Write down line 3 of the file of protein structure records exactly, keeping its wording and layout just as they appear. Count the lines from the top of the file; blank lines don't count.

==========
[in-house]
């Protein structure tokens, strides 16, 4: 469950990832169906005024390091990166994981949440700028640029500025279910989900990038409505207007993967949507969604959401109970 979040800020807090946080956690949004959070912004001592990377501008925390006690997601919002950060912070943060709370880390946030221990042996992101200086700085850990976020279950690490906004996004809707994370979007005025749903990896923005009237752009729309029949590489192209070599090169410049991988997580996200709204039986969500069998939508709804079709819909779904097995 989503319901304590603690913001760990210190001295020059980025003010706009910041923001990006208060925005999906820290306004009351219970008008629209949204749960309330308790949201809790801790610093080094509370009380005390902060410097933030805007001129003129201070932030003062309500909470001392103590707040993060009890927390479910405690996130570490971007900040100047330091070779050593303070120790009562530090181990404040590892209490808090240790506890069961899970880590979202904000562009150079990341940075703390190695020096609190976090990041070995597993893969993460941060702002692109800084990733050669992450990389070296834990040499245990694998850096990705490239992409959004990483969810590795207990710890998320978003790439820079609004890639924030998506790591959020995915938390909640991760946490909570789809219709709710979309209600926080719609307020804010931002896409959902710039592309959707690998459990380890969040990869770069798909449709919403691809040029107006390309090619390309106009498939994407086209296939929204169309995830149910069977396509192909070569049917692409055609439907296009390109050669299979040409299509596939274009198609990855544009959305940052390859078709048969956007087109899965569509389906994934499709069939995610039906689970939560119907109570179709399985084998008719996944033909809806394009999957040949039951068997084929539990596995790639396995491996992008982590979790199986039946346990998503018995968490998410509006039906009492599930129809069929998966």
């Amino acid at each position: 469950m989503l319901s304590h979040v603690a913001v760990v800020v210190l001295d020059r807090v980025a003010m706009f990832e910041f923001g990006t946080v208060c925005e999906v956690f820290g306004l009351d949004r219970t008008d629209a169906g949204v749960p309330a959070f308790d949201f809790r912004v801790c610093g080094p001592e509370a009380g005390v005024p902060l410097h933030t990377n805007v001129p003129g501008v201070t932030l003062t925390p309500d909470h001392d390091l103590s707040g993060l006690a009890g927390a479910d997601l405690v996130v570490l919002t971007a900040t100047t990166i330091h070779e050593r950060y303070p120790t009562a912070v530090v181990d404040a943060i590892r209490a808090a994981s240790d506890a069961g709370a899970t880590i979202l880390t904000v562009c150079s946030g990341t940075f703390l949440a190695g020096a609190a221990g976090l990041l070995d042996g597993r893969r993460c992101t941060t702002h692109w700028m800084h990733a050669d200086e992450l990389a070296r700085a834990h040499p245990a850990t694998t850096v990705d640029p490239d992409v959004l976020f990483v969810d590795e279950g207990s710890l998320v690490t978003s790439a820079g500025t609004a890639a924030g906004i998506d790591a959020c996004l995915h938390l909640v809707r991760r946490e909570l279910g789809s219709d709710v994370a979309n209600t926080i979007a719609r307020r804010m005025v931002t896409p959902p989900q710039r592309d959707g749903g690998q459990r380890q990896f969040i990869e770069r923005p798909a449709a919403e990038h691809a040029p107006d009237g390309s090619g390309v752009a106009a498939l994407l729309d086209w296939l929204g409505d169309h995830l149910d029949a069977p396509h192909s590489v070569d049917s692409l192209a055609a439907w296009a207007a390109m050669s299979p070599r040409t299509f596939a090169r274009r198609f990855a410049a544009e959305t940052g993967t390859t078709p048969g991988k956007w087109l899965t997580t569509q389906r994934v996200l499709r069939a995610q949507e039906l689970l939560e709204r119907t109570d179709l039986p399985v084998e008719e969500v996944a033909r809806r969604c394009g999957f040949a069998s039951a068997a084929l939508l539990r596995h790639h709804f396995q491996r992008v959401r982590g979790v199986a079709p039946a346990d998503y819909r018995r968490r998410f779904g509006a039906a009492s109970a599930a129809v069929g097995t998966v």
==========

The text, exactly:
């Amino acid at each position: 469950m989503l319901s304590h979040v603690a913001v760990v800020v210190l001295d020059r807090v980025a003010m706009f990832e910041f923001g990006t946080v208060c925005e999906v956690f820290g306004l009351d949004r219970t008008d629209a169906g949204v749960p309330a959070f308790d949201f809790r912004v801790c610093g080094p001592e509370a009380g005390v005024p902060l410097h933030t990377n805007v001129p003129g501008v201070t932030l003062t925390p309500d909470h001392d390091l103590s707040g993060l006690a009890g927390a479910d997601l405690v996130v570490l919002t971007a900040t100047t990166i330091h070779e050593r950060y303070p120790t009562a912070v530090v181990d404040a943060i590892r209490a808090a994981s240790d506890a069961g709370a899970t880590i979202l880390t904000v562009c150079s946030g990341t940075f703390l949440a190695g020096a609190a221990g976090l990041l070995d042996g597993r893969r993460c992101t941060t702002h692109w700028m800084h990733a050669d200086e992450l990389a070296r700085a834990h040499p245990a850990t694998t850096v990705d640029p490239d992409v959004l976020f990483v969810d590795e279950g207990s710890l998320v690490t978003s790439a820079g500025t609004a890639a924030g906004i998506d790591a959020c996004l995915h938390l909640v809707r991760r946490e909570l279910g789809s219709d709710v994370a979309n209600t926080i979007a719609r307020r804010m005025v931002t896409p959902p989900q710039r592309d959707g749903g690998q459990r380890q990896f969040i990869e770069r923005p798909a449709a919403e990038h691809a040029p107006d009237g390309s090619g390309v752009a106009a498939l994407l729309d086209w296939l929204g409505d169309h995830l149910d029949a069977p396509h192909s590489v070569d049917s692409l192209a055609a439907w296009a207007a390109m050669s299979p070599r040409t299509f596939a090169r274009r198609f990855a410049a544009e959305t940052g993967t390859t078709p048969g991988k956007w087109l899965t997580t569509q389906r994934v996200l499709r069939a995610q949507e039906l689970l939560e709204r119907t109570d179709l039986p399985v084998e008719e969500v996944a033909r809806r969604c394009g999957f040949a069998s039951a068997a084929l939508l539990r596995h790639h709804f396995q491996r992008v959401r982590g979790v199986a079709p039946a346990d998503y819909r018995r968490r998410f779904g509006a039906a009492s109970a599930a129809v069929g097995t998966v």